Therefore most important and reliable indicator for pain is patient’s self-report
Infants
Infants have same capacity for pain as adults
By 20 weeks of gestation, ascending fibers, neurotransmitters, and cerebral cortex are developed and functioning to extent that fetus is capable of feeling pain
However, inhibitory neurotransmitters are in insufficient supply until birth at full term
Therefore preterm infant rendered more sensitive to painful stimuli
Preverbal infants are at high risk for undertreatment of pain because of persistent myths and beliefs that infants do not remember pain
Infants cont...
Infants have same capacity for pain as adults (cont.)

New research indicates that repetitive and poorly controlled pain in infants (daily heel sticks, venipunctures) can result in lifelong adverse consequences such as neurodevelopmental problems, poor weight gain, learning disabilities, psychiatric disorders, and alcoholism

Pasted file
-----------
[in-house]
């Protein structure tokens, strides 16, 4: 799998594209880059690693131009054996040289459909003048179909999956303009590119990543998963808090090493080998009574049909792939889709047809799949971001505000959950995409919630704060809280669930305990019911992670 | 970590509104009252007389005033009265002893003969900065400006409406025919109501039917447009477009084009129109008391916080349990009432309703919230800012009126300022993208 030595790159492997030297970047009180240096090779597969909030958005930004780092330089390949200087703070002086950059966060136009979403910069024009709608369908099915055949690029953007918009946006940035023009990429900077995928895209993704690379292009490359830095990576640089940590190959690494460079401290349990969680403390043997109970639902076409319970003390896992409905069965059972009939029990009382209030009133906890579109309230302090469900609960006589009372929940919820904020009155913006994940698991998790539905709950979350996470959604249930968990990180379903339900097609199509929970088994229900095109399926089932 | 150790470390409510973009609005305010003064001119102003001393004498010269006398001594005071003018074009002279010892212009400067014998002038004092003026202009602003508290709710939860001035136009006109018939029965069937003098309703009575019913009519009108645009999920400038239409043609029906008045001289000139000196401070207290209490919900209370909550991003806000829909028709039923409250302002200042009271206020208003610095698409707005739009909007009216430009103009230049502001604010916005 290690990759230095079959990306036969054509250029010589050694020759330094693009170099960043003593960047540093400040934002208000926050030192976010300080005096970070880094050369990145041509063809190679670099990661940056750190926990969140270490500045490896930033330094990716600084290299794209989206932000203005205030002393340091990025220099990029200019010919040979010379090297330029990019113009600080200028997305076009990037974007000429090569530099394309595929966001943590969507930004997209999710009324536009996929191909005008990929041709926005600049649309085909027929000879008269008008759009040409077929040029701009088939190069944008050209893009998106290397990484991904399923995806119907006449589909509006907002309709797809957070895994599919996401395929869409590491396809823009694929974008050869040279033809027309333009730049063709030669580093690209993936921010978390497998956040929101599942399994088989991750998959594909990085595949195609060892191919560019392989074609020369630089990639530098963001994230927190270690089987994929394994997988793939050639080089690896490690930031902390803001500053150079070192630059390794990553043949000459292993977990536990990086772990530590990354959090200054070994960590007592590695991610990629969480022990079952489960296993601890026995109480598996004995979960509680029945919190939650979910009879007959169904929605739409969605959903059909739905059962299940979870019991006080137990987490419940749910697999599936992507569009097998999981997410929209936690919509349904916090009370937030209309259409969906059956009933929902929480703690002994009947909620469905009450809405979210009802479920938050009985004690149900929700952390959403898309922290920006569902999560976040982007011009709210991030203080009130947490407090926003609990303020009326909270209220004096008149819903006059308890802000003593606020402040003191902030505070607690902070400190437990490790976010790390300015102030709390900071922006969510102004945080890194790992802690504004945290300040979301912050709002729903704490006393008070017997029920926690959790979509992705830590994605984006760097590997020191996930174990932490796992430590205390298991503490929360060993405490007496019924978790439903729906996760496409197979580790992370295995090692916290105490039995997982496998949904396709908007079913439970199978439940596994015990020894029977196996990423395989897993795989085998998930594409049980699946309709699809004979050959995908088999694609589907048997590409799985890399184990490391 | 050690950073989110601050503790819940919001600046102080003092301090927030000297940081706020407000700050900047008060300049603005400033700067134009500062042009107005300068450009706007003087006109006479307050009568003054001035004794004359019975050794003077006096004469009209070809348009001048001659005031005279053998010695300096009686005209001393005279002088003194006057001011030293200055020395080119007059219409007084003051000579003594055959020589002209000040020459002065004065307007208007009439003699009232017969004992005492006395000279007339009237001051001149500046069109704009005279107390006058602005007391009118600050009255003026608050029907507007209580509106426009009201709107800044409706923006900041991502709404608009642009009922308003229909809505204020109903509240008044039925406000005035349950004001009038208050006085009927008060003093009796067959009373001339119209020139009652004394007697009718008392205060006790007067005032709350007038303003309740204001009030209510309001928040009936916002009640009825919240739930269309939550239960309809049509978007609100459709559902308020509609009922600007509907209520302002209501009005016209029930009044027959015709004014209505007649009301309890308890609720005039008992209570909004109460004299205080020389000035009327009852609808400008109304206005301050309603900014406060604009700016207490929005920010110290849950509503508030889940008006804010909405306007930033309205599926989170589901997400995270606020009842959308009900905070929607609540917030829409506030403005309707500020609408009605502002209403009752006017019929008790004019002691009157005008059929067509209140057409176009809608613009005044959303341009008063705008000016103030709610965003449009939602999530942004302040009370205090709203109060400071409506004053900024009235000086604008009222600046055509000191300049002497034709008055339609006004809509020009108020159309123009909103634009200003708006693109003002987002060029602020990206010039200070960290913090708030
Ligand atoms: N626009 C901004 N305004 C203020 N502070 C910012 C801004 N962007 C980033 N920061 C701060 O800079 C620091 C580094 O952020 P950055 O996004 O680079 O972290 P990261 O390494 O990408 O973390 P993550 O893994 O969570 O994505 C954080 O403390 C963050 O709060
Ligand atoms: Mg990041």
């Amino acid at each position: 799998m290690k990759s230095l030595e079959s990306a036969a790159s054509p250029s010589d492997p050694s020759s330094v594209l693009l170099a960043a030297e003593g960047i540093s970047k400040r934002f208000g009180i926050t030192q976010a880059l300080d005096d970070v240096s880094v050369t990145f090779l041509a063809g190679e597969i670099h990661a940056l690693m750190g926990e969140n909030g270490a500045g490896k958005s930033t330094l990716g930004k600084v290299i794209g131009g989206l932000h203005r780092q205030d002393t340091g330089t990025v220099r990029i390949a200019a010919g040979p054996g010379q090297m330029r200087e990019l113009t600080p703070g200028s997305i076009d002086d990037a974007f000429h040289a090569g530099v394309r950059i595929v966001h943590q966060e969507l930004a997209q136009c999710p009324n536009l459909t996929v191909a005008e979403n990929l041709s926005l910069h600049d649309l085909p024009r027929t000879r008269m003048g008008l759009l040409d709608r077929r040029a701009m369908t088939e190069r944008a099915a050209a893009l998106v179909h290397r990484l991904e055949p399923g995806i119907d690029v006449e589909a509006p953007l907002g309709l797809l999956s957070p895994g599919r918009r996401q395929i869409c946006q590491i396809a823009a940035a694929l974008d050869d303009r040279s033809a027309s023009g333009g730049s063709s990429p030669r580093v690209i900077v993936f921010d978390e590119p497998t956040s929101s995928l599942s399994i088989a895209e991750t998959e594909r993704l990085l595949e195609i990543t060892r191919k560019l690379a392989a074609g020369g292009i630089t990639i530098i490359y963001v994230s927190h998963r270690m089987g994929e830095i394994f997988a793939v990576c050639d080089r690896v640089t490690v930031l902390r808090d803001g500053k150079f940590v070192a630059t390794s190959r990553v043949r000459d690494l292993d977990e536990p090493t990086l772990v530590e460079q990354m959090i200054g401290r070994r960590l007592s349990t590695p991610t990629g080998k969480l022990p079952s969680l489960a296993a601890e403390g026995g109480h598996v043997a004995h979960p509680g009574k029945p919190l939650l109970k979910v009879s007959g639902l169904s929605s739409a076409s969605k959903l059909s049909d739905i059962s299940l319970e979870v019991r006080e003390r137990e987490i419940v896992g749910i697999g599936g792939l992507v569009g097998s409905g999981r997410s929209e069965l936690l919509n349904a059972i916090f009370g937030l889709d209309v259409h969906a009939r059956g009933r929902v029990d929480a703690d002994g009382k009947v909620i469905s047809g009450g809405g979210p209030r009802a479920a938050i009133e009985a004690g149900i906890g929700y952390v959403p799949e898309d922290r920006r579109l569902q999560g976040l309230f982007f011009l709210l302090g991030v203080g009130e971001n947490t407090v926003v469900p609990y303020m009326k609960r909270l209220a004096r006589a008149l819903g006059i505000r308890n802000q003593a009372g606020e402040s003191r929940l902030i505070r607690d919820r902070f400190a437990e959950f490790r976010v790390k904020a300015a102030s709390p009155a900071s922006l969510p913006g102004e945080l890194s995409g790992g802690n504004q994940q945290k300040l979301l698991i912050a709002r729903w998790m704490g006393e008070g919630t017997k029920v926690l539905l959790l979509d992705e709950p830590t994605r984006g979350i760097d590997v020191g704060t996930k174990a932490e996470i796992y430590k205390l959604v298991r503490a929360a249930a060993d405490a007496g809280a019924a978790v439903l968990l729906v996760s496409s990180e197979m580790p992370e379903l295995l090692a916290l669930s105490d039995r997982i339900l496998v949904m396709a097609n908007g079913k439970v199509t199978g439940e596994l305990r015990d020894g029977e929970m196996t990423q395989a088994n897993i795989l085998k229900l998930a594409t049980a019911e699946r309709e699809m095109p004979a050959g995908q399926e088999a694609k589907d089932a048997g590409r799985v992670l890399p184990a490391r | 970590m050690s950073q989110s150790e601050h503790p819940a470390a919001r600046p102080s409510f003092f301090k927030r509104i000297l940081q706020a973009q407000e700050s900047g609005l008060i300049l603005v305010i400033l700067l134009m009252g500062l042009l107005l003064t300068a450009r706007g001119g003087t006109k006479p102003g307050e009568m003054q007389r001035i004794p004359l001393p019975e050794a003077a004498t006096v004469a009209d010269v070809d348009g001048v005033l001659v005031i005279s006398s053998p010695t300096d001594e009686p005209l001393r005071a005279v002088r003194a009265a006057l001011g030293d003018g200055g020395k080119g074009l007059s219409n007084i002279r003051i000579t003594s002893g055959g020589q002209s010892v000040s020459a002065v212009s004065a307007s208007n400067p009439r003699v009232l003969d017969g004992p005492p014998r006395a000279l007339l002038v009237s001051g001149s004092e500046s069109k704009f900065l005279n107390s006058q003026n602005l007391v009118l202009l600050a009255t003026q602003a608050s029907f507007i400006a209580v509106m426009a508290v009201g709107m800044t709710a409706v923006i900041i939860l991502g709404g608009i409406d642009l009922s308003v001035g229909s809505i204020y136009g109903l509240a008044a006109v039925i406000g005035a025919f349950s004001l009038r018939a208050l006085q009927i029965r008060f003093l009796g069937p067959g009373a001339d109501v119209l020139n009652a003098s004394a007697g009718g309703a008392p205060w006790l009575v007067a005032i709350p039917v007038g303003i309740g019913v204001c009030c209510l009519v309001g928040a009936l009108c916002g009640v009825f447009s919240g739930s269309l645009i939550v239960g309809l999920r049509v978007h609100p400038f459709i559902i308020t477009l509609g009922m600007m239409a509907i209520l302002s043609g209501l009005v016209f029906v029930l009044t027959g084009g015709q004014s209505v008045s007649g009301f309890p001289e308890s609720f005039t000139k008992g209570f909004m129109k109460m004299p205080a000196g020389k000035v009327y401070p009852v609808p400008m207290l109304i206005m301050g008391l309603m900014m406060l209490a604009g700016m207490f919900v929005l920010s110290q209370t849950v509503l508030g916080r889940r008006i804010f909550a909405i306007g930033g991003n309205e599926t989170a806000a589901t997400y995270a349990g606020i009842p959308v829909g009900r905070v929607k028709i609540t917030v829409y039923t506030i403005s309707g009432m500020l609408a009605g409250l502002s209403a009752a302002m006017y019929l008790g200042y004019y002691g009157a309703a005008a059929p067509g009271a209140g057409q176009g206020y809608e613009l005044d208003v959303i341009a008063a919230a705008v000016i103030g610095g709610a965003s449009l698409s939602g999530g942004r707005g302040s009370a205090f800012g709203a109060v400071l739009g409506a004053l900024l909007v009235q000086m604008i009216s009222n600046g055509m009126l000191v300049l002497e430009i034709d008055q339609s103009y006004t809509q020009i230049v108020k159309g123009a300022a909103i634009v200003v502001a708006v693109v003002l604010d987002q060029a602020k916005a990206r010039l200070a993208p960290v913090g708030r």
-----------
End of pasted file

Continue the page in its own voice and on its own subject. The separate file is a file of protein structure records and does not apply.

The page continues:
Aging Adult
No evidence exists to suggest that older individuals perceive pain to a lesser degree or that sensitivity is diminished
Although pain is common experience among individuals 65 years of age and older, it is not normal process of aging; it indicates pathology or injury
Pain should never be considered something to tolerate or accept in one’s later years
Unfortunately, many clinicians and older adults wrongfully assume pain should be expected in aging, which leads to less aggressive treatment
Gender Differences
With recent findings from Human Genome Project, genetic differences between both sexes may account for differences in pain perception
A pain gene exists, which helps to explain why some people feel more/less pain even with same stimulus
Efforts are being made to tailor pharmacological agents to improve pain treatment based on genetic sequencing
Cultural Differences
Most research conducted on racial differences and pain has focused on disparity in management of pain for various races
Comparing pain treatment for individuals of color (e.g., African Americans, Hispanics) with standard treatment for individuals with similar injuries or diseases
Various studies describe how African American and Hispanic patients are often prescribed and administered less analgesic therapy than white patients, although majority of these differences is small
Pain
Defined as an unpleasant sensory and emotional experience

Associated with actual or potential tissue damage or described in terms of such damage
Pain is always subjective
Pain is whatever the experiencing person says it is, existing whenever he or she says it does